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Details of Grant 

EPSRC Reference: EP/V022067/1
Title: Turing AI Fellowship: Citizen-Centric AI Systems
Principal Investigator: Stein, Professor S
Other Investigators:
Researcher Co-Investigators:
Project Partners:
Connected Places Catapult Defence Science & Tech Lab DSTL EA Technology
Energy Systems Catapult Fawley Waterside IBM UK Ltd
Jaguar Land Rover Limited Siemens Thales Ltd
UTU Technologies Limited
Department: Sch of Electronics and Computer Sci
Organisation: University of Southampton
Scheme: EPSRC Fellowship - NHFP
Starts: 01 January 2021 Ends: 31 December 2025 Value (£): 1,199,982
EPSRC Research Topic Classifications:
Artificial Intelligence Fundamentals of Computing
EPSRC Industrial Sector Classifications:
Energy Information Technologies
Transport Systems and Vehicles
Related Grants:
Panel History:
Panel DatePanel NameOutcome
06 Oct 2020 Turing AI Acceleration Fellowship Interview Panel C Announced
Summary on Grant Application Form
AI holds great promise in addressing several grand societal challenges, including the development of a smarter, cleaner electricity grid, the seamless provision of convenient on-demand mobility services, and the ability to protect citizens through advice and informed deployment of medical, emergency and police resources to fight epidemics, deal with crises and prevent crime. However, these promises can only be realised if citizens trust AI systems.

In this fellowship, I will develop the fundamental science needed to build trusted citizen-centric AI systems. These AI systems will put citizens at their heart, rather than view them as passive providers of data. They will make decisions that maximise the benefit for citizens, given their individual constraints and preferences. They will use incentives where appropriate to encourage positive behaviour change, but they will also be robust to strategic manipulation, in order to prevent individuals from exploiting the system at the expense of others. Importantly, citizen-centric AI systems will involve citizens and other stakeholders in a feedback loop that enables them to audit decisions and modify the system's behaviour to ensure that effective but also ethical decisions are taken.

Achieving this vision of citizen-centric AI systems requires several novel advances in the area of artificial intelligence.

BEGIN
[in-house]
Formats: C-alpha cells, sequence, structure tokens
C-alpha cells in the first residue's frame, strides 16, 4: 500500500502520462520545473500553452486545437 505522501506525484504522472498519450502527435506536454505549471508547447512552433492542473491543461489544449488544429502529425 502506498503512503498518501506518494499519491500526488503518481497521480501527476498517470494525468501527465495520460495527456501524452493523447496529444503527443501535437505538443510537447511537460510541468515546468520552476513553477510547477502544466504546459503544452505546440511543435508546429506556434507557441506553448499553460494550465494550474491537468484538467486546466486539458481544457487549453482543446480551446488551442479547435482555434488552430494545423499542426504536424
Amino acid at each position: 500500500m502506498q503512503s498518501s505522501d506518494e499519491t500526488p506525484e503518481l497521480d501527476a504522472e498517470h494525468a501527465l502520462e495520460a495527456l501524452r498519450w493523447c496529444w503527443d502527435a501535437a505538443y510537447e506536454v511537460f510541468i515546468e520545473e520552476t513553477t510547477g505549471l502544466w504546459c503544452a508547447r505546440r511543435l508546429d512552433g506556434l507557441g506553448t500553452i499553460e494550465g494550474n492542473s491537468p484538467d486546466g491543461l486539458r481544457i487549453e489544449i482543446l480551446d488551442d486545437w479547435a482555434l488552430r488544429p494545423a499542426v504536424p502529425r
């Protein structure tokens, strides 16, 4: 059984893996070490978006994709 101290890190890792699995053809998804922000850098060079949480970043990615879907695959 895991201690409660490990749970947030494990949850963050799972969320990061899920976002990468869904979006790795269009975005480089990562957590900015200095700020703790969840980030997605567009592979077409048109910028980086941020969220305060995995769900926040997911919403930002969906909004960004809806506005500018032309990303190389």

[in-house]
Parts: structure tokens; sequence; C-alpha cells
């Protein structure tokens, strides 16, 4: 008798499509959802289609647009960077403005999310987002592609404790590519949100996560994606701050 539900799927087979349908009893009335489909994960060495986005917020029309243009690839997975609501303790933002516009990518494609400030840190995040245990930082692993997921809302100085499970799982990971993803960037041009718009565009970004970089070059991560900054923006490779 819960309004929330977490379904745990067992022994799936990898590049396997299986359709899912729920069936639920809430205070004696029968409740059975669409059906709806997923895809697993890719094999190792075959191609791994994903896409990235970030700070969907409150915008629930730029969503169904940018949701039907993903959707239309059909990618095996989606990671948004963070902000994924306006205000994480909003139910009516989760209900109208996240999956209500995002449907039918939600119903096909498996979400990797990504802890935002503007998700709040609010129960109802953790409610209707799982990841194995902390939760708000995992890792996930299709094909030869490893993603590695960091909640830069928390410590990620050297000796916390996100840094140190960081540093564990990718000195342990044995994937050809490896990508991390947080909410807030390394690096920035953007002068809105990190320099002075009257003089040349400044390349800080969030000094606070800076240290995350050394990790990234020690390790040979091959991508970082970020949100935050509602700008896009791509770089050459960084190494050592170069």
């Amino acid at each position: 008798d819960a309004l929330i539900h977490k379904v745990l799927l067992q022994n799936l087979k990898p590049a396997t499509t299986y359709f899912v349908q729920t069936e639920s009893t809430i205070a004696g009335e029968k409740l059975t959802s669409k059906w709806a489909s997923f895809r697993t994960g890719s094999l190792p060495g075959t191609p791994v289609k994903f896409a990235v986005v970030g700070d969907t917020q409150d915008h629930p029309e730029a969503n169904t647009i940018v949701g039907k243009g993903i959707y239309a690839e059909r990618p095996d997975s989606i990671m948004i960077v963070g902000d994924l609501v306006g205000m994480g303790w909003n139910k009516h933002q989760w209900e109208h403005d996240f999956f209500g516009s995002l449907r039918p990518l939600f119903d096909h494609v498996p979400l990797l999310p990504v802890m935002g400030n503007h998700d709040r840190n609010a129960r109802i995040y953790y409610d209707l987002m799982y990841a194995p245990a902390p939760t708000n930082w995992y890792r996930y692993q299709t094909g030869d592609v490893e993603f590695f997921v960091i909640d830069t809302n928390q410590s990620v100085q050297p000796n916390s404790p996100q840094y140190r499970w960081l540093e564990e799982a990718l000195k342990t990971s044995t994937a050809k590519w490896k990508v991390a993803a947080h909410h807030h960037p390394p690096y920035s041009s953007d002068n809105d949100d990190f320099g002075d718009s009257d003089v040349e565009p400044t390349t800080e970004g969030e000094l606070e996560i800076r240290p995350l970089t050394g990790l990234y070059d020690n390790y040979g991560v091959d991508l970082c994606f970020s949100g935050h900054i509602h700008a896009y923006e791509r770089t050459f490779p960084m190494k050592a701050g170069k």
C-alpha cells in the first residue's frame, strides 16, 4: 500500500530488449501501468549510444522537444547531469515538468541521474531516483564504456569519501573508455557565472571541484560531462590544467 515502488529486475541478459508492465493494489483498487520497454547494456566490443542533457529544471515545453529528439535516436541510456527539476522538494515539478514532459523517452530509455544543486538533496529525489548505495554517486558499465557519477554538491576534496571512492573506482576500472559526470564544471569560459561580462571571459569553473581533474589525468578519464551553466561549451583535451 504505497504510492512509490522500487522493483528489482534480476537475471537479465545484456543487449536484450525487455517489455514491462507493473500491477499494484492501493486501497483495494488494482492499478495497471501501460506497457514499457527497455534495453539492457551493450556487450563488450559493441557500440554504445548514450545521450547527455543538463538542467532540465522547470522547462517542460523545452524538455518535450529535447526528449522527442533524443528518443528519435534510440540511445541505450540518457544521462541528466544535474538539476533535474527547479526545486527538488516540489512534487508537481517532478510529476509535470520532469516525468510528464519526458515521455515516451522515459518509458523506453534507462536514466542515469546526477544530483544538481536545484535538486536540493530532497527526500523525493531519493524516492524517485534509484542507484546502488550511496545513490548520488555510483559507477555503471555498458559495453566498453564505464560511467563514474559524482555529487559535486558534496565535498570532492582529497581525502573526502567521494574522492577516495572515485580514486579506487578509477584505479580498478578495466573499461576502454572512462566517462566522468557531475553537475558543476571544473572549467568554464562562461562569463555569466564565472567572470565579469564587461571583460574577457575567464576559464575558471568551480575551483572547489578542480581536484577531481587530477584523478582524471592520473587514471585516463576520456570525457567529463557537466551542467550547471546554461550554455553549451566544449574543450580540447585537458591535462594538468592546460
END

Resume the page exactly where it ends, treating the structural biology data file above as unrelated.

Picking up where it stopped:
First, to safeguard the privacy of individuals, new approaches to understanding the constraints and preferences of citizens are needed. These approaches will be distributed in nature - that is, they will not depend on collecting detailed data from individuals, but will allow citizens to manage and retain their own data. To achieve this, I will develop intelligent software agents that act on behalf of each citizen, that store personal data locally and only communicate limited information to others when necessary.

Second, to incentivise positive behaviour modifications and to discourage exploitation, I will draw on the field of mechanism design to model how self-interested decision-makers behave in strategic settings and how their actions can be modified through appropriate incentives. A particular challenge will be to deal with limited information, uncertainty about preferences and a constantly changing environment that necessitates incentives to be dynamically adapted via appropriate learning mechanisms.

Finally, to enable an inclusive feedback loop involving citizens and other stakeholders, new interaction mechanisms are needed that can provide explanations for actions as well as information about whether the system is making fair decisions. While there is a wealth of emerging work on explainability and fairness in AI, this typically deals with simple one-shot problems. In contrast, I will consider more realistic and complex sequential settings, where actions have long-term consequences (including on fairness) that may not be immediately apparent.

As part of the fellowship, I will work with a range of partners to put the research into practice and generate real impact.

With EA Technology and the Energy Systems Catapult, I will work on incentive-aware smart charging mechanisms for electric vehicles. With Dstl and UTU Technologies, I will develop disaster response applications that use crowdsourced intelligence from citizens to provide situational awareness, track the spread of infectious diseases or issue guidance to citizens. With Siemens, Jaguar Land Rover, Thales and the Connected Places Catapult, I will develop new approaches for trusted on-demand mobility. With Fawley Waterside, I will work on citizen-centric solutions to smart energy and transportation in the Southampton area. With Dstl and Thales, I will explore further applications to national security and policing. Finally, with IBM Research, I will develop new explainability and fairness tools, and integrate these with their existing open source frameworks (AI Fairness 360 and AI Explainability 360).
Key Findings
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Potential use in non-academic contexts
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Date Materialised
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Further Information:  
Organisation Website: http://www.soton.ac.uk